General Electric Co.'s plans to increase employee health-care costs further in June could result in a nationwide strike, the president of the company's biggest union said ahead of a two-day walkout set to begin Tuesday.

"If we don't stand up to them now, they're going to think they're 'James Bond: licensed to kill' come June and they'll have more serious demands on the table, " Edward L. Fire, president of the International Union of Electronic Workers-Communication Workers of America said at a news conference.

The union's national contract expires June 15.

"We've had several years of successful negotiations with our unions," company spokesman Gary Sheffer said. "We will discuss these issues with them at the bargaining table as we always have."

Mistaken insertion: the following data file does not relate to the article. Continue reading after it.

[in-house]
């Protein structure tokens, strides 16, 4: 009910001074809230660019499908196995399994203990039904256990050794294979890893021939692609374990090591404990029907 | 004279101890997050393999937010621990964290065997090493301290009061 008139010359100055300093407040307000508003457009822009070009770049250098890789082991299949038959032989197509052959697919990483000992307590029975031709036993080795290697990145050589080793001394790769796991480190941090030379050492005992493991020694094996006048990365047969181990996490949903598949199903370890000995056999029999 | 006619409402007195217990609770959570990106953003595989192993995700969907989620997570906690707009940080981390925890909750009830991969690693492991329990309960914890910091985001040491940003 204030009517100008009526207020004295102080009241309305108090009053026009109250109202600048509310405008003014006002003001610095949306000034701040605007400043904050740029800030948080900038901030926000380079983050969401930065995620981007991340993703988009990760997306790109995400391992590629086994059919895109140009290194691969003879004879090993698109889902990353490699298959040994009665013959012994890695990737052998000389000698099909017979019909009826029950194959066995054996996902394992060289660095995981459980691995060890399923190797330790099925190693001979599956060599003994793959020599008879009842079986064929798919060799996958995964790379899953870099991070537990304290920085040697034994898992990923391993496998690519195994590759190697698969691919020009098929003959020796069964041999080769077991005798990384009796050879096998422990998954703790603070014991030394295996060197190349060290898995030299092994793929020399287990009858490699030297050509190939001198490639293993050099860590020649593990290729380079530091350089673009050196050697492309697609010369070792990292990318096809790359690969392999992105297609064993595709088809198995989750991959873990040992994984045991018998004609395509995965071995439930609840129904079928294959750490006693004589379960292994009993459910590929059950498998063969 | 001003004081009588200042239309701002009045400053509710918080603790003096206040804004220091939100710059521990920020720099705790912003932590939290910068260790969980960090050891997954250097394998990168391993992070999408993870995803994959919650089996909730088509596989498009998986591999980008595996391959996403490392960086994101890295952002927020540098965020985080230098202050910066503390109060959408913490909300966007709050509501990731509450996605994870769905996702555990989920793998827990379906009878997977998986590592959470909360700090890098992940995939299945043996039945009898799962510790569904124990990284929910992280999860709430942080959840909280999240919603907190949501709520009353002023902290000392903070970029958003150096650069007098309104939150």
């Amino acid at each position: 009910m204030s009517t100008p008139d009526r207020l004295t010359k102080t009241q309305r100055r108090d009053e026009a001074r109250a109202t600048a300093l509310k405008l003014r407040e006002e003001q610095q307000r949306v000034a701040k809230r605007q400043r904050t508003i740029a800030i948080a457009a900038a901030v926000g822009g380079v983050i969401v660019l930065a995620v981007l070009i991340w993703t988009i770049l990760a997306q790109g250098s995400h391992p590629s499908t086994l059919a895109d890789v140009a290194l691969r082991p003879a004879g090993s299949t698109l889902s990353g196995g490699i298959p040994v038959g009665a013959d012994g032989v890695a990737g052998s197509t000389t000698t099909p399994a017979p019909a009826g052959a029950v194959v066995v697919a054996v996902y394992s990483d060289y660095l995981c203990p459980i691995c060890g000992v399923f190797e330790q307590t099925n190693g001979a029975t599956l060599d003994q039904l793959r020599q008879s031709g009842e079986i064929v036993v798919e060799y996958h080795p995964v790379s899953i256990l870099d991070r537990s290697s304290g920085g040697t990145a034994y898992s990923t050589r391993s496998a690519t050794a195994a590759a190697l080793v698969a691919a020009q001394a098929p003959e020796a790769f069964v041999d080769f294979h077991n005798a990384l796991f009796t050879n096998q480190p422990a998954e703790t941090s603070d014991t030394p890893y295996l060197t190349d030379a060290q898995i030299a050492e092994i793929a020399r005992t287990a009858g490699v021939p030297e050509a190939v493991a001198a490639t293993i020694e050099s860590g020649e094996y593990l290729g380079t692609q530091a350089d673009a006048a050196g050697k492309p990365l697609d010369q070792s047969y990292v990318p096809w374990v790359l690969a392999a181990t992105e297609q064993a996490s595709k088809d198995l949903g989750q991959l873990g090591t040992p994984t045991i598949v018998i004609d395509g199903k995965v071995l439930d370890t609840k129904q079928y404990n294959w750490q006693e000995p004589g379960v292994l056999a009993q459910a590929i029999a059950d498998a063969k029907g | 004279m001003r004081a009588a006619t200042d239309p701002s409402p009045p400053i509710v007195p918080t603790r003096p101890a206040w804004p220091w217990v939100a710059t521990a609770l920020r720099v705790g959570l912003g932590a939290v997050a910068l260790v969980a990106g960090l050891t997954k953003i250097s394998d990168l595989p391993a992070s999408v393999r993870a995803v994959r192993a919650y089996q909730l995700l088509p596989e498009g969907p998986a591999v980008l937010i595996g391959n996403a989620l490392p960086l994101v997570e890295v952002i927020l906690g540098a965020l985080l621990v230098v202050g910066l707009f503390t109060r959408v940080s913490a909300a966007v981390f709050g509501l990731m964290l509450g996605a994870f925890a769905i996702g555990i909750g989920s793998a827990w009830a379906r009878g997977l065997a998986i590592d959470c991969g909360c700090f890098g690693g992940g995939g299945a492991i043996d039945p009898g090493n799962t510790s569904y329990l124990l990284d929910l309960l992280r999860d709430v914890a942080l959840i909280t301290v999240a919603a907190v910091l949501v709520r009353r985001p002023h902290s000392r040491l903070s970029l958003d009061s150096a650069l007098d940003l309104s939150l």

Fire said he received a letter from a vice president in GE's human resources department, whom he didn't identify, that said the company intended to impose additional increases. Sheffer said he wasn't aware of any such letter.

The company's right to implement higher health-care costs and the union's right to strike in protest were negotiated in their last contract. GE has said its health-care costs rose 45 percent to $1.4 billion in 2002 from $965 million in 1999.

The scheduled walkout by 17,000 employees, about 5.5 percent of GE's workforce, was called to protest health-care increases imposed on Jan. 1. It would be the first national strike at the company in 30 years. The strike would affect 48 plants and offices in 23 states, including businesses that make lighting, engines, appliances, motors and plastics.

GE said the Jan. 1 increase will remain. Employees will pay about $200 a year more for health care, GE has said. The union estimates the increase at closer to $400.